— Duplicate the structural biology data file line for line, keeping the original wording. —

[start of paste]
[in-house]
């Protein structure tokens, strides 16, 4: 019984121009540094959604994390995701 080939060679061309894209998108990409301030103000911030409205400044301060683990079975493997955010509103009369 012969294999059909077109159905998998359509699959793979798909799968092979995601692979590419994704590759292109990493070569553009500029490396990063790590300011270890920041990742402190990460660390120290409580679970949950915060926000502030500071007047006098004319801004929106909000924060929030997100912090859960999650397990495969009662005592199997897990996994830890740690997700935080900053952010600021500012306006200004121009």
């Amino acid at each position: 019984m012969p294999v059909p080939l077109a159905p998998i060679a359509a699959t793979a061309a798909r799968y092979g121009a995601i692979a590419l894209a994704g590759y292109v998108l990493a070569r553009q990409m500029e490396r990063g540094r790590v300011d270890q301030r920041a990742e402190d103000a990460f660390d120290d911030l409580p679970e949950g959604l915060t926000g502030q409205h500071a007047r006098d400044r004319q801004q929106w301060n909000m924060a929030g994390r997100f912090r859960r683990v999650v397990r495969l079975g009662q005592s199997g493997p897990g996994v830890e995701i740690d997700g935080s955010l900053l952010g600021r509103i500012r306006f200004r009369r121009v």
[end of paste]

[in-house]
């Protein structure tokens, strides 16, 4: 019984121009540094959604994390995701 080939060679061309894209998108990409301030103000911030409205400044301060683990079975493997955010509103009369 012969294999059909077109159905998998359509699959793979798909799968092979995601692979590419994704590759292109990493070569553009500029490396990063790590300011270890920041990742402190990460660390120290409580679970949950915060926000502030500071007047006098004319801004929106909000924060929030997100912090859960999650397990495969009662005592199997897990996994830890740690997700935080900053952010600021500012306006200004121009």
């Amino acid at each position: 019984m012969p294999v059909p080939l077109a159905p998998i060679a359509a699959t793979a061309a798909r799968y092979g121009a995601i692979a590419l894209a994704g590759y292109v998108l990493a070569r553009q990409m500029e490396r990063g540094r790590v300011d270890q301030r920041a990742e402190d103000a990460f660390d120290d911030l409580p679970e949950g959604l915060t926000g502030q409205h500071a007047r006098d400044r004319q801004q929106w301060n909000m924060a929030g994390r997100f912090r859960r683990v999650v397990r495969l079975g009662q005592s199997g493997p897990g996994v830890e995701i740690d997700g935080s955010l900053l952010g600021r509103i500012r306006f200004r009369r121009v």